Kreg Hanning, Sue Cusack & Jacy Edelman
Scratch@MIT Conference 2016
August 4, 2016
Sue Cusack, Jacy Edelman, and Kreg Hanning
March 9, 2016
Amanda Wager, Assistant Professor in the Graduate School of Education, was eager to share the makerspace with her Sheltered English Immersion class. The makerspace team developed an evening designed to immerse students in language and literacy through making.
Last Monday, one of Amy Moylan’s first grade parents came into her classroom to share her daughter’s excitement that “her teacher is going to robot school” and that the little girl couldn’t wait to use the robots in her classroom. Ms. Moylan, who teaches at the Amigos School, was one of 20 Cambridge Public School District (CPSD) teachers and specialists taking the “Make It Take It” robotics course facilitated by the Lesley team and CPSD Instructional Technology Specialist guru Ingrid Gustafson. The idea behind the class is that each Cambridge school was offered robotics kits with the intent of bringing robotics and programming into the classrooms. The workshop was taught in the Kennedy-Longfellow School (K-Lo) makerspace over the course of several days.
Above: The 4th grade students became programming mentors, helping to guide Kindergarteners through exploring Scratch Jr.
Students at the Kennedy-Longfellow School didn’t just spent one hour coding for the National Hour of Code Week: they spent 31 hours of collective coding! All grade levels, including preschool and Special Start students up through 5th grade, were invited into the school makerspace during the week to participate in hands-on coding activities. Following our model of student-centered learning, we set up various centers, depending on the age range, and let the students free to explore!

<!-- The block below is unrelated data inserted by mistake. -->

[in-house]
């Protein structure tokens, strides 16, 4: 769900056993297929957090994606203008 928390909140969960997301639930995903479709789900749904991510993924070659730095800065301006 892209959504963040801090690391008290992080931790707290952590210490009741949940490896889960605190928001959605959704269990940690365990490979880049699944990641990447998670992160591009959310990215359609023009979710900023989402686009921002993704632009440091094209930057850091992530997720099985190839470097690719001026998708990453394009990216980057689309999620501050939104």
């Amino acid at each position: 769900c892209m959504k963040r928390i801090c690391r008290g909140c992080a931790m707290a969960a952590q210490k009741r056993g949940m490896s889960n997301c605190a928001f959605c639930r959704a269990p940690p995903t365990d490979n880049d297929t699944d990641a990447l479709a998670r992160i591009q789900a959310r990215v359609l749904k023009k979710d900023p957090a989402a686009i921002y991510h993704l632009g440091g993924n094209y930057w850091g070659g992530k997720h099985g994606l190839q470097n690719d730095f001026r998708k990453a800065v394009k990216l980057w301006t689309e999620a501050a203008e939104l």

Above: a 5th grade coder mentors a 1st grader using Scratch Jr.
A group of nine Kennedy-Longfellow students spent a weekend in November coding as part of the first ever Boston-based “Girls Who Make Games” workshops at MIT. These students immersed themselves in game design, art, and programming using software called Stencyl.
Not only did they get to network with other local girls who code, they were mentored by local professional developers. We sat down with these students and asked them to share their thoughts on what makes them tick as programmers at K-Lo, and beyond. To view the video, click here.
INSPIRE 2014 Conference website
Oct 23, 2014